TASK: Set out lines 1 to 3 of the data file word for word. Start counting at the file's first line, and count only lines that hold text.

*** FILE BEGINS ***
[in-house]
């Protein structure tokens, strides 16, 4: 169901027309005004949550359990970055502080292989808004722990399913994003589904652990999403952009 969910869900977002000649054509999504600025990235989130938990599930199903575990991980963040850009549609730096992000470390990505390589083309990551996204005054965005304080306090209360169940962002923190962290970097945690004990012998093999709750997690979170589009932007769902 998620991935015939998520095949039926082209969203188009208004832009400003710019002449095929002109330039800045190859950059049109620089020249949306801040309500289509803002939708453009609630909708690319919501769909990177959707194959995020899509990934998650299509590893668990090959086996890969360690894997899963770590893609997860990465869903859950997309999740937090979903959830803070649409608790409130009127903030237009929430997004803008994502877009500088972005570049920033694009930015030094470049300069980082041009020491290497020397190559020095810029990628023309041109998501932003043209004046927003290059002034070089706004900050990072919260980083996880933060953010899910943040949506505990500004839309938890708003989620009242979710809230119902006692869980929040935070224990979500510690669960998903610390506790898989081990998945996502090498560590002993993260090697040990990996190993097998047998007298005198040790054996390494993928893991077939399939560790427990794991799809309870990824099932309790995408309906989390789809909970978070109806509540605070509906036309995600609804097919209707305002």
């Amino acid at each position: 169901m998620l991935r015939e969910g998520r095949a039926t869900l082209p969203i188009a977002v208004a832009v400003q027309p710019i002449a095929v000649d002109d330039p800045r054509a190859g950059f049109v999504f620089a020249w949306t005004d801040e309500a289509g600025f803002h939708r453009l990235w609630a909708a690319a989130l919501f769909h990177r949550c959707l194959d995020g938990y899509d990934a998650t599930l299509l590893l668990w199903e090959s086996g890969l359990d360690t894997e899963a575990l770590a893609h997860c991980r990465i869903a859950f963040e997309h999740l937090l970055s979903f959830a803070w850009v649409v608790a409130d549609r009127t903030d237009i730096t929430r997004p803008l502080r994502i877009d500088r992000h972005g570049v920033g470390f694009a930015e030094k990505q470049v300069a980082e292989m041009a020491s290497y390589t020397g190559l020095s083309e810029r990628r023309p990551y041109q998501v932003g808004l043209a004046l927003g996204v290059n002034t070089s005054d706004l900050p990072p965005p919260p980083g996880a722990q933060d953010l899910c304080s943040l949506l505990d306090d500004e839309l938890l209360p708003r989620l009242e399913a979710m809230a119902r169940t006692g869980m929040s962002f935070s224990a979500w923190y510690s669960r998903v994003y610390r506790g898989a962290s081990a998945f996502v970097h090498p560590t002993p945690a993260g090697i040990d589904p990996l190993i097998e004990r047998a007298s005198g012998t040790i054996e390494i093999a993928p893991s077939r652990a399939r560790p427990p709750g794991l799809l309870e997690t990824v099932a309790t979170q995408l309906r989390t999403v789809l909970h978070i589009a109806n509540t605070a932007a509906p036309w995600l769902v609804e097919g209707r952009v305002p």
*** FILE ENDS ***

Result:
[in-house]
């Protein structure tokens, strides 16, 4: 169901027309005004949550359990970055502080292989808004722990399913994003589904652990999403952009 969910869900977002000649054509999504600025990235989130938990599930199903575990991980963040850009549609730096992000470390990505390589083309990551996204005054965005304080306090209360169940962002923190962290970097945690004990012998093999709750997690979170589009932007769902 998620991935015939998520095949039926082209969203188009208004832009400003710019002449095929002109330039800045190859950059049109620089020249949306801040309500289509803002939708453009609630909708690319919501769909990177959707194959995020899509990934998650299509590893668990090959086996890969360690894997899963770590893609997860990465869903859950997309999740937090979903959830803070649409608790409130009127903030237009929430997004803008994502877009500088972005570049920033694009930015030094470049300069980082041009020491290497020397190559020095810029990628023309041109998501932003043209004046927003290059002034070089706004900050990072919260980083996880933060953010899910943040949506505990500004839309938890708003989620009242979710809230119902006692869980929040935070224990979500510690669960998903610390506790898989081990998945996502090498560590002993993260090697040990990996190993097998047998007298005198040790054996390494993928893991077939399939560790427990794991799809309870990824099932309790995408309906989390789809909970978070109806509540605070509906036309995600609804097919209707305002």
């Amino acid at each position: 169901m998620l991935r015939e969910g998520r095949a039926t869900l082209p969203i188009a977002v208004a832009v400003q027309p710019i002449a095929v000649d002109d330039p800045r054509a190859g950059f049109v999504f620089a020249w949306t005004d801040e309500a289509g600025f803002h939708r453009l990235w609630a909708a690319a989130l919501f769909h990177r949550c959707l194959d995020g938990y899509d990934a998650t599930l299509l590893l668990w199903e090959s086996g890969l359990d360690t894997e899963a575990l770590a893609h997860c991980r990465i869903a859950f963040e997309h999740l937090l970055s979903f959830a803070w850009v649409v608790a409130d549609r009127t903030d237009i730096t929430r997004p803008l502080r994502i877009d500088r992000h972005g570049v920033g470390f694009a930015e030094k990505q470049v300069a980082e292989m041009a020491s290497y390589t020397g190559l020095s083309e810029r990628r023309p990551y041109q998501v932003g808004l043209a004046l927003g996204v290059n002034t070089s005054d706004l900050p990072p965005p919260p980083g996880a722990q933060d953010l899910c304080s943040l949506l505990d306090d500004e839309l938890l209360p708003r989620l009242e399913a979710m809230a119902r169940t006692g869980m929040s962002f935070s224990a979500w923190y510690s669960r998903v994003y610390r506790g898989a962290s081990a998945f996502v970097h090498p560590t002993p945690a993260g090697i040990d589904p990996l190993i097998e004990r047998a007298s005198g012998t040790i054996e390494i093999a993928p893991s077939r652990a399939r560790p427990p709750g794991l799809l309870e997690t990824v099932a309790t979170q995408l309906r989390t999403v789809l909970h978070i589009a109806n509540t605070a932007a509906p036309w995600l769902v609804e097919g209707r952009v305002p």